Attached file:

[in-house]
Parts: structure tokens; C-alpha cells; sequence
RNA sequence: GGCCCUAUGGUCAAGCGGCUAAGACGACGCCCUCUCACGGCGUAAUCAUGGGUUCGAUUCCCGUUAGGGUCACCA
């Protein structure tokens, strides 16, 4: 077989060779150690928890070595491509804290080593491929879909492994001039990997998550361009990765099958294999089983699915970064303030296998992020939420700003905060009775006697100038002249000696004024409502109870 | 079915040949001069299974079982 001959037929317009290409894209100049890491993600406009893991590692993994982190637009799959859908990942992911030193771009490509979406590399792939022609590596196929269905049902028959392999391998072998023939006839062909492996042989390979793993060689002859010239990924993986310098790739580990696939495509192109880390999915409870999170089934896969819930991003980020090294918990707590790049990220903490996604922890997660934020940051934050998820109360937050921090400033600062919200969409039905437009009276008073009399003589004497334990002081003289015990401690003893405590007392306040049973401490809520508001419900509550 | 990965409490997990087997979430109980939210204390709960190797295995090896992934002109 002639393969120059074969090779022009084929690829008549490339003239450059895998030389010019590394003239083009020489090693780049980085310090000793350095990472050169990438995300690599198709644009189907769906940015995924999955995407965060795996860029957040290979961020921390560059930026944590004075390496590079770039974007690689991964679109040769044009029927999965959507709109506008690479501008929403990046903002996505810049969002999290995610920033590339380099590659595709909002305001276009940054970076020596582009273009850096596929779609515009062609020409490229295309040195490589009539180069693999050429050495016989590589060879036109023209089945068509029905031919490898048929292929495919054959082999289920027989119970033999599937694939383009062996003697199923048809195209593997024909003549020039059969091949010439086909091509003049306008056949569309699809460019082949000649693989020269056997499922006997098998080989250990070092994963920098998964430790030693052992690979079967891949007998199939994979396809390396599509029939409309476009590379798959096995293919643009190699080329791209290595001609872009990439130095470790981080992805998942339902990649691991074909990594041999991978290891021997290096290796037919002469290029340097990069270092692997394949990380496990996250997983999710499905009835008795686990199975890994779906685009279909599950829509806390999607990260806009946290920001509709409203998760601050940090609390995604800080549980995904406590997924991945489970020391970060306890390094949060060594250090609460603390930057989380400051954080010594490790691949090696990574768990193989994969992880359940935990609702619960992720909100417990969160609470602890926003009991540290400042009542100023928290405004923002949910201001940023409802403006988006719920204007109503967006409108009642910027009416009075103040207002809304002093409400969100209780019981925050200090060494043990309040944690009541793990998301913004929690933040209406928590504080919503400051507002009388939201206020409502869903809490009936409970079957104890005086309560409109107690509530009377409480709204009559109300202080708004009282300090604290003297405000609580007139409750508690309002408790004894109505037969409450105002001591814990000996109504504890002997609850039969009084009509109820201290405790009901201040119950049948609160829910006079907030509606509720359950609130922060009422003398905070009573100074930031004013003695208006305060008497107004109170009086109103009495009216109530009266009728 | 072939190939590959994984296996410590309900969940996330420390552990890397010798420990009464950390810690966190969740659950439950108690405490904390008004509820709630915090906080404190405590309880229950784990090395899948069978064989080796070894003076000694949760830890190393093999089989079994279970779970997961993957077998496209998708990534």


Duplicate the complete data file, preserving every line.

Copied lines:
[in-house]
Parts: structure tokens; C-alpha cells; sequence
RNA sequence: GGCCCUAUGGUCAAGCGGCUAAGACGACGCCCUCUCACGGCGUAAUCAUGGGUUCGAUUCCCGUUAGGGUCACCA
């Protein structure tokens, strides 16, 4: 077989060779150690928890070595491509804290080593491929879909492994001039990997998550361009990765099958294999089983699915970064303030296998992020939420700003905060009775006697100038002249000696004024409502109870 | 079915040949001069299974079982 001959037929317009290409894209100049890491993600406009893991590692993994982190637009799959859908990942992911030193771009490509979406590399792939022609590596196929269905049902028959392999391998072998023939006839062909492996042989390979793993060689002859010239990924993986310098790739580990696939495509192109880390999915409870999170089934896969819930991003980020090294918990707590790049990220903490996604922890997660934020940051934050998820109360937050921090400033600062919200969409039905437009009276008073009399003589004497334990002081003289015990401690003893405590007392306040049973401490809520508001419900509550 | 990965409490997990087997979430109980939210204390709960190797295995090896992934002109 002639393969120059074969090779022009084929690829008549490339003239450059895998030389010019590394003239083009020489090693780049980085310090000793350095990472050169990438995300690599198709644009189907769906940015995924999955995407965060795996860029957040290979961020921390560059930026944590004075390496590079770039974007690689991964679109040769044009029927999965959507709109506008690479501008929403990046903002996505810049969002999290995610920033590339380099590659595709909002305001276009940054970076020596582009273009850096596929779609515009062609020409490229295309040195490589009539180069693999050429050495016989590589060879036109023209089945068509029905031919490898048929292929495919054959082999289920027989119970033999599937694939383009062996003697199923048809195209593997024909003549020039059969091949010439086909091509003049306008056949569309699809460019082949000649693989020269056997499922006997098998080989250990070092994963920098998964430790030693052992690979079967891949007998199939994979396809390396599509029939409309476009590379798959096995293919643009190699080329791209290595001609872009990439130095470790981080992805998942339902990649691991074909990594041999991978290891021997290096290796037919002469290029340097990069270092692997394949990380496990996250997983999710499905009835008795686990199975890994779906685009279909599950829509806390999607990260806009946290920001509709409203998760601050940090609390995604800080549980995904406590997924991945489970020391970060306890390094949060060594250090609460603390930057989380400051954080010594490790691949090696990574768990193989994969992880359940935990609702619960992720909100417990969160609470602890926003009991540290400042009542100023928290405004923002949910201001940023409802403006988006719920204007109503967006409108009642910027009416009075103040207002809304002093409400969100209780019981925050200090060494043990309040944690009541793990998301913004929690933040209406928590504080919503400051507002009388939201206020409502869903809490009936409970079957104890005086309560409109107690509530009377409480709204009559109300202080708004009282300090604290003297405000609580007139409750508690309002408790004894109505037969409450105002001591814990000996109504504890002997609850039969009084009509109820201290405790009901201040119950049948609160829910006079907030509606509720359950609130922060009422003398905070009573100074930031004013003695208006305060008497107004109170009086109103009495009216109530009266009728 | 072939190939590959994984296996410590309900969940996330420390552990890397010798420990009464950390810690966190969740659950439950108690405490904390008004509820709630915090906080404190405590309880229950784990090395899948069978064989080796070894003076000694949760830890190393093999089989079994279970779970997961993957077998496209998708990534």